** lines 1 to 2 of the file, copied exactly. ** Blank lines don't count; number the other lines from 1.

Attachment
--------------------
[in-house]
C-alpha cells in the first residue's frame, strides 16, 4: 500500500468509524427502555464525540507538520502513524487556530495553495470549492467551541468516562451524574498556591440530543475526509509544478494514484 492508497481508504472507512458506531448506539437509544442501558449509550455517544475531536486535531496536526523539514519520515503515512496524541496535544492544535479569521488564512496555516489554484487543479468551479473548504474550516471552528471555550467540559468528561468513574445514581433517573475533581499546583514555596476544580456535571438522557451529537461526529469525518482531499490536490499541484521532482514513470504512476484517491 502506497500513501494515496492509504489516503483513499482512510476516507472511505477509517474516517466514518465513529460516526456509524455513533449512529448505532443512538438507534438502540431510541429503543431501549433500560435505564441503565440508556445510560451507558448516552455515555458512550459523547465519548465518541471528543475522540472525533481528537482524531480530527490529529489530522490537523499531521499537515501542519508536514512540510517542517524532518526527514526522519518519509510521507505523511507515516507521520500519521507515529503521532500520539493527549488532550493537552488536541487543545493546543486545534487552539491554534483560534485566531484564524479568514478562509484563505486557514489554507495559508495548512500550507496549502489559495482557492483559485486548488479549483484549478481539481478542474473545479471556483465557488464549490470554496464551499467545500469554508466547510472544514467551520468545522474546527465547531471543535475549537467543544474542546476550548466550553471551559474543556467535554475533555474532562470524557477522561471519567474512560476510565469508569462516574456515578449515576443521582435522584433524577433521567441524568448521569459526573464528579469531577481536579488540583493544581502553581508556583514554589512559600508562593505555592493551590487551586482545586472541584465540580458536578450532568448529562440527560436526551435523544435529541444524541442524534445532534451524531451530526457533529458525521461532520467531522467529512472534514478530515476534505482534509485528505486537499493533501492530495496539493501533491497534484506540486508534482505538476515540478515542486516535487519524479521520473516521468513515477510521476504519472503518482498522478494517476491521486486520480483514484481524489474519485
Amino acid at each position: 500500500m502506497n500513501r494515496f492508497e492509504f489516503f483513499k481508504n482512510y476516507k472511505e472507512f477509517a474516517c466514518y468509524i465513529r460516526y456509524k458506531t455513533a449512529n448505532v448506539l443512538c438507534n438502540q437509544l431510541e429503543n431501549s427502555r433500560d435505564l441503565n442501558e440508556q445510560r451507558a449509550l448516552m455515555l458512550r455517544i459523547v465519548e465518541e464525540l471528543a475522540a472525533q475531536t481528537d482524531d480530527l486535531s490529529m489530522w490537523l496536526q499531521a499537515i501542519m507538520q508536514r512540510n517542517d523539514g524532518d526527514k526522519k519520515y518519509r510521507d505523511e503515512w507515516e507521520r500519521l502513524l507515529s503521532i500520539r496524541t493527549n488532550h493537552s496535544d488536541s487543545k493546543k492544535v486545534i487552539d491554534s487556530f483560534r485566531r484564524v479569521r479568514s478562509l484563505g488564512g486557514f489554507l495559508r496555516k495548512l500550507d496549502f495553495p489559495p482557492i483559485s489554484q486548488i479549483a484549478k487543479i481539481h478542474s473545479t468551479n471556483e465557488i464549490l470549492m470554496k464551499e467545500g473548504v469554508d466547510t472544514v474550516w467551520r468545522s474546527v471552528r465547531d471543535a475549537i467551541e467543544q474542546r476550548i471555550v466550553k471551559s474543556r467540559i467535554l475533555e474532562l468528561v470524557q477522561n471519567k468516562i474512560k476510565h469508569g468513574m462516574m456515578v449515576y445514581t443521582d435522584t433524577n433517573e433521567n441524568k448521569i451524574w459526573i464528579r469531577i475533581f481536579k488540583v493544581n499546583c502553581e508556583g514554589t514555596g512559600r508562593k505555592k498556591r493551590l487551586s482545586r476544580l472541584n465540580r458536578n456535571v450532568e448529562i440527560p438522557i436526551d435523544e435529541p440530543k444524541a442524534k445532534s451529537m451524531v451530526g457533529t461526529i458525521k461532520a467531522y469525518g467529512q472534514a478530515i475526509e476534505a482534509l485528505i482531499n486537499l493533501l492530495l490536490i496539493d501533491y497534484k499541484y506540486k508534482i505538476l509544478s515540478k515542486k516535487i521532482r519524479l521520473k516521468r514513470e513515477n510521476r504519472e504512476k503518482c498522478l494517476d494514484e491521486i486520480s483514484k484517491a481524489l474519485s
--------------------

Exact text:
[in-house]
C-alpha cells in the first residue's frame, strides 16, 4: 500500500468509524427502555464525540507538520502513524487556530495553495470549492467551541468516562451524574498556591440530543475526509509544478494514484 492508497481508504472507512458506531448506539437509544442501558449509550455517544475531536486535531496536526523539514519520515503515512496524541496535544492544535479569521488564512496555516489554484487543479468551479473548504474550516471552528471555550467540559468528561468513574445514581433517573475533581499546583514555596476544580456535571438522557451529537461526529469525518482531499490536490499541484521532482514513470504512476484517491 502506497500513501494515496492509504489516503483513499482512510476516507472511505477509517474516517466514518465513529460516526456509524455513533449512529448505532443512538438507534438502540431510541429503543431501549433500560435505564441503565440508556445510560451507558448516552455515555458512550459523547465519548465518541471528543475522540472525533481528537482524531480530527490529529489530522490537523499531521499537515501542519508536514512540510517542517524532518526527514526522519518519509510521507505523511507515516507521520500519521507515529503521532500520539493527549488532550493537552488536541487543545493546543486545534487552539491554534483560534485566531484564524479568514478562509484563505486557514489554507495559508495548512500550507496549502489559495482557492483559485486548488479549483484549478481539481478542474473545479471556483465557488464549490470554496464551499467545500469554508466547510472544514467551520468545522474546527465547531471543535475549537467543544474542546476550548466550553471551559474543556467535554475533555474532562470524557477522561471519567474512560476510565469508569462516574456515578449515576443521582435522584433524577433521567441524568448521569459526573464528579469531577481536579488540583493544581502553581508556583514554589512559600508562593505555592493551590487551586482545586472541584465540580458536578450532568448529562440527560436526551435523544435529541444524541442524534445532534451524531451530526457533529458525521461532520467531522467529512472534514478530515476534505482534509485528505486537499493533501492530495496539493501533491497534484506540486508534482505538476515540478515542486516535487519524479521520473516521468513515477510521476504519472503518482498522478494517476491521486486520480483514484481524489474519485